It’s often true that in a single generation the wealth or other “riches” accrued by the pior rung, can totally disappear. There’re ways to do things to make this less likely; barring such strategies though, this is as probable an outcome as not.

Equally important, the idea of white or black supremacy doesn’t hold up to inspection on the simple fact that both black and white folks of very low station, have—in a land of such opportunity as the United States proves to be—done what would be considered virtually miraculous things in some fraction of a lifetime.

Of course, the converse is also true. People who have come from relatively high birth, have totally bombed when it came time for them to stand at center stage. As with people who started out on the wrong side of the tracks, it made precious little difference that they were black, white, asian, or whatever.

There are those that make the argument that black folks have different (and possibly more extreme) challenges than do white folks and others. Whether that’s the case or not, people like Justice Clarence Thomas, Ms Oprah Winfrey, Mr Barak Obama, and Dr Sowell, consistently prove one can surmount the odds regardless the obstacles.

Are things more difficult for black folks that for white people? I would be the last to say I had any expertise in that. I can tell you that the one-time (I don’t think he’s still in that position) CEO of Starbucks seems to have had more than a few, pretty serious obstacles in his way on the road to that level of success. And to be sure, he’s far from alone in the white community.

In the end though, I’m pretty convinced that a person who makes it his or her business to push towards that which he or she desires, making sure to weigh the benefits and risks of particular courses of action along the way, is more likely to make his or her way to that desire, than is someone who doesn’t act in such a fashion.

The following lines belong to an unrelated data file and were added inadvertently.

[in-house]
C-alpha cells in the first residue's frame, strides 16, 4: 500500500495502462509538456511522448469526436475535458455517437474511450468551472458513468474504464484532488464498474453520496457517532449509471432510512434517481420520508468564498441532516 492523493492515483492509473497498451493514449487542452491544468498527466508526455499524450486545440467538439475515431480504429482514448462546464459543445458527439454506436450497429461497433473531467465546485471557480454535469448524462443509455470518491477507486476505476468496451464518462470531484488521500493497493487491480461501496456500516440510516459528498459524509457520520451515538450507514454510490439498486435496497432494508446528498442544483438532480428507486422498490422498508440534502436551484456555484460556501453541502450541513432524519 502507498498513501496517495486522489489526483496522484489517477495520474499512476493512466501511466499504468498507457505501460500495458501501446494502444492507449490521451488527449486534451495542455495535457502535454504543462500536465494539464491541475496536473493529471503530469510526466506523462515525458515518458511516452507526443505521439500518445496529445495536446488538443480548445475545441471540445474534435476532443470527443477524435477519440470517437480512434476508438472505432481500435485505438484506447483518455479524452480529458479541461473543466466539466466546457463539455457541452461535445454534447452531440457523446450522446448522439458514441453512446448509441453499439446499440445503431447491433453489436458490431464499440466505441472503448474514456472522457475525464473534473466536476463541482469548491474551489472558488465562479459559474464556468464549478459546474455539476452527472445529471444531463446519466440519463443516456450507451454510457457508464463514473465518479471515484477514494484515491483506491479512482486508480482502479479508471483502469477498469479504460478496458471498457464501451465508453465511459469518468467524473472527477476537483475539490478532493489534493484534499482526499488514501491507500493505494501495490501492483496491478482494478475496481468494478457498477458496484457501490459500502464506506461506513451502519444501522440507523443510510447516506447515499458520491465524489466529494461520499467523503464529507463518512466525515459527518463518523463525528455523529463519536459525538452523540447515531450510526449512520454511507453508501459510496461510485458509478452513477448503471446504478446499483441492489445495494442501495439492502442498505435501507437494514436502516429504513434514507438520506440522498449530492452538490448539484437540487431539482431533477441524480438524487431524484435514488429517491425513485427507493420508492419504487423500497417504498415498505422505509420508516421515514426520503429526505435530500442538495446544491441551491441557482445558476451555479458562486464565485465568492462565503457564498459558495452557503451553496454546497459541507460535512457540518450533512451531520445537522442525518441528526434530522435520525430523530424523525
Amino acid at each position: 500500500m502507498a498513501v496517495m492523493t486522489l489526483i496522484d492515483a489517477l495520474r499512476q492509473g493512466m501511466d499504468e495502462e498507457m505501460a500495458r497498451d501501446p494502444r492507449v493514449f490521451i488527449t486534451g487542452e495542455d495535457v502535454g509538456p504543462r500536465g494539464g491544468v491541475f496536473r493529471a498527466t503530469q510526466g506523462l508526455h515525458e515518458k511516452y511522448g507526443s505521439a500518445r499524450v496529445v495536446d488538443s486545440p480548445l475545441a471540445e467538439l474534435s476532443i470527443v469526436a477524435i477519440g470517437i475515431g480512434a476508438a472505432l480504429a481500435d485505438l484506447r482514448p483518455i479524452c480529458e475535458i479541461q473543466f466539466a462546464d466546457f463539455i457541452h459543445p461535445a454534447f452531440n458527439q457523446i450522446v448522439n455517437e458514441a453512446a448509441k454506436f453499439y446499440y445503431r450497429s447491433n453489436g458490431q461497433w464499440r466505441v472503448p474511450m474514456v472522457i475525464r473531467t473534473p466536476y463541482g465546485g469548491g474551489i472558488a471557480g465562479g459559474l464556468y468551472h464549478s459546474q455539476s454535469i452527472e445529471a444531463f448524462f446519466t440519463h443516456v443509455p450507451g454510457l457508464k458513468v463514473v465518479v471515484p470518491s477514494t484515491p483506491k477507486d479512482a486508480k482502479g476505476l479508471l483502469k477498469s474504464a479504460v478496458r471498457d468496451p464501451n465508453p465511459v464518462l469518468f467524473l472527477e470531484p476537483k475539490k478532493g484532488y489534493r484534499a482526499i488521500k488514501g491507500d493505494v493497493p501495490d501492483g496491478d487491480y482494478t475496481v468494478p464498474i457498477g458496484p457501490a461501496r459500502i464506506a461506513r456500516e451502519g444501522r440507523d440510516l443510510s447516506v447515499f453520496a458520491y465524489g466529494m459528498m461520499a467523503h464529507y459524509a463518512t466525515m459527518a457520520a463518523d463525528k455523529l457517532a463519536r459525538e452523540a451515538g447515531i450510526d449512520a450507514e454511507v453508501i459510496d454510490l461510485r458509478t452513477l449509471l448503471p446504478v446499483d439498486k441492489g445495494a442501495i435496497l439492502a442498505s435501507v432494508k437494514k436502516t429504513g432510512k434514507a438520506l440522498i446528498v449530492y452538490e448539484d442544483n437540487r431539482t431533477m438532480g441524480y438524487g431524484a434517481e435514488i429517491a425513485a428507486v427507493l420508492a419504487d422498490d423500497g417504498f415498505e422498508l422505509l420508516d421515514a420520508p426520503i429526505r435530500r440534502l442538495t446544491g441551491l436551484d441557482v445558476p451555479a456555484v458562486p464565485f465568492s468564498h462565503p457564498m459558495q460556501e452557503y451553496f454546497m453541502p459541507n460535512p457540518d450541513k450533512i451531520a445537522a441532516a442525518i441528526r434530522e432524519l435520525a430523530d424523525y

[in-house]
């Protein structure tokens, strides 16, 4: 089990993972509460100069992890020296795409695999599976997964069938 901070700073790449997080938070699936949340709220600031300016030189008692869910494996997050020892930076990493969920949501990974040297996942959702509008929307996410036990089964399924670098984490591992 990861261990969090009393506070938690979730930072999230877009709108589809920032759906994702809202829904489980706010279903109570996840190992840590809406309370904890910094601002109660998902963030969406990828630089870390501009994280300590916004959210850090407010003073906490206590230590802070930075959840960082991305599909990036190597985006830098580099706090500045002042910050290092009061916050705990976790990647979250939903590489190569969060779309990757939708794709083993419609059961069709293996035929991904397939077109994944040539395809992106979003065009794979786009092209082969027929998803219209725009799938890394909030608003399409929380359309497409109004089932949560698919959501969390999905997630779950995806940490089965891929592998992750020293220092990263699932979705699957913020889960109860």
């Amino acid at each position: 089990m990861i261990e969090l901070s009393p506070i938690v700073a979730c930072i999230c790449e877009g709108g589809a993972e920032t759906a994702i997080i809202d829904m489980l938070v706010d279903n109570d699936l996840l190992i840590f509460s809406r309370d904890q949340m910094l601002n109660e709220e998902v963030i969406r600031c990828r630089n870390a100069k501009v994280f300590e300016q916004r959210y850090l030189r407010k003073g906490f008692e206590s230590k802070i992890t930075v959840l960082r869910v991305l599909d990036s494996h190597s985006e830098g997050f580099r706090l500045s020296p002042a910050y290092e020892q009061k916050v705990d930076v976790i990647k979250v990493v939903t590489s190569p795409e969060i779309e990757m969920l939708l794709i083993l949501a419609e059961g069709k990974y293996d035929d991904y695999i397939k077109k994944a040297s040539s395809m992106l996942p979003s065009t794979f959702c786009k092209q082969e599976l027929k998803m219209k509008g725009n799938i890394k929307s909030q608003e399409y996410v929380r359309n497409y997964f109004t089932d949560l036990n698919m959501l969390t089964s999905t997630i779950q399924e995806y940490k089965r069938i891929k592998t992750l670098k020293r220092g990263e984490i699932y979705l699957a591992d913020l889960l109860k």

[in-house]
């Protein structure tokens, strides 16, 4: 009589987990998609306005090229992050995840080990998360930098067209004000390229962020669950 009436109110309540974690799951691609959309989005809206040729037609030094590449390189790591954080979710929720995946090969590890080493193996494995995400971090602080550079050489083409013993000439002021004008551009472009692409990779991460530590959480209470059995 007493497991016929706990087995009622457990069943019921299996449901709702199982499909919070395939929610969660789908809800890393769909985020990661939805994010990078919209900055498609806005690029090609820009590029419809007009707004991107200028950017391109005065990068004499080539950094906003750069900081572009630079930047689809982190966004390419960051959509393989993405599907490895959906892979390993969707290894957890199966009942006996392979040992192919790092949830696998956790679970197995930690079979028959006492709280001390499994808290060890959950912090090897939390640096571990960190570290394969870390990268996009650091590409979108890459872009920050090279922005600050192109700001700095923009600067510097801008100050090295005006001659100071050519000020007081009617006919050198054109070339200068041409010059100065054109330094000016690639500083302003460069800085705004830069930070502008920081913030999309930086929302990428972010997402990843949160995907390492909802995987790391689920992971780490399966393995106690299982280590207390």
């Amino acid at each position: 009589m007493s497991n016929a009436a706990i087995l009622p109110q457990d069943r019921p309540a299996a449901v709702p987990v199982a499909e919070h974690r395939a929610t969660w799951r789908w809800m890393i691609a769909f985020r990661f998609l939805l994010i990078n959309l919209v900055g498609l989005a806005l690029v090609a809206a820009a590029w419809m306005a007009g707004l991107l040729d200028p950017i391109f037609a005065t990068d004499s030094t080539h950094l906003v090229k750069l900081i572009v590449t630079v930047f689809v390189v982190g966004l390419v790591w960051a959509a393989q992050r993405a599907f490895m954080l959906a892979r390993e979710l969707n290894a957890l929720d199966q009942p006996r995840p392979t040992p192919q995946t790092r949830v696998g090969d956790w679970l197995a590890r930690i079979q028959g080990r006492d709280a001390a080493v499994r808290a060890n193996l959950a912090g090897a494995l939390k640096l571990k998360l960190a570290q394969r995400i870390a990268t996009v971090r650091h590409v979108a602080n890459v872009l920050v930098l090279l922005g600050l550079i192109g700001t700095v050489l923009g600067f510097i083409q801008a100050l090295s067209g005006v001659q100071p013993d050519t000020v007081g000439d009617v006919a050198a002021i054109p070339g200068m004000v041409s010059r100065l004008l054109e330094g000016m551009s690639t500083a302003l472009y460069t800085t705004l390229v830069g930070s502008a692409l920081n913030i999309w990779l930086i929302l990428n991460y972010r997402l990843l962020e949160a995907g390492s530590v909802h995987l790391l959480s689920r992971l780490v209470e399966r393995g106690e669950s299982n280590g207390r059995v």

I’m equally fairly sure that the color of his or her skin may be a factor, but is not the be-all-end-all determinant of success.

I’m the first to agree that we have various problems here in the U.S.—as, I imagine, does every country on the planet—with the existence of things like racism. Like anyone worth anything in my way of thinking, I would love to see all of those issues disappear, never to be seen again.

Am I likely to see their demise? Not so much.

That being said, if you think because a bunch of black folks are successful in a variety of ways in which I would love to excel myself, I’m going to cry, “Black Supremacy!” You can rest easy. That’s not going to happen.

As I said before, I applaud the success of black persons in society every bit as much as white people (sometimes more, if they’re people whose ideas and ideals I support to a greater degree, for example). Is this how you look at life? I hope so! If not, you still have time to change your heart and mind.

Thanks for reading, and may your time be good.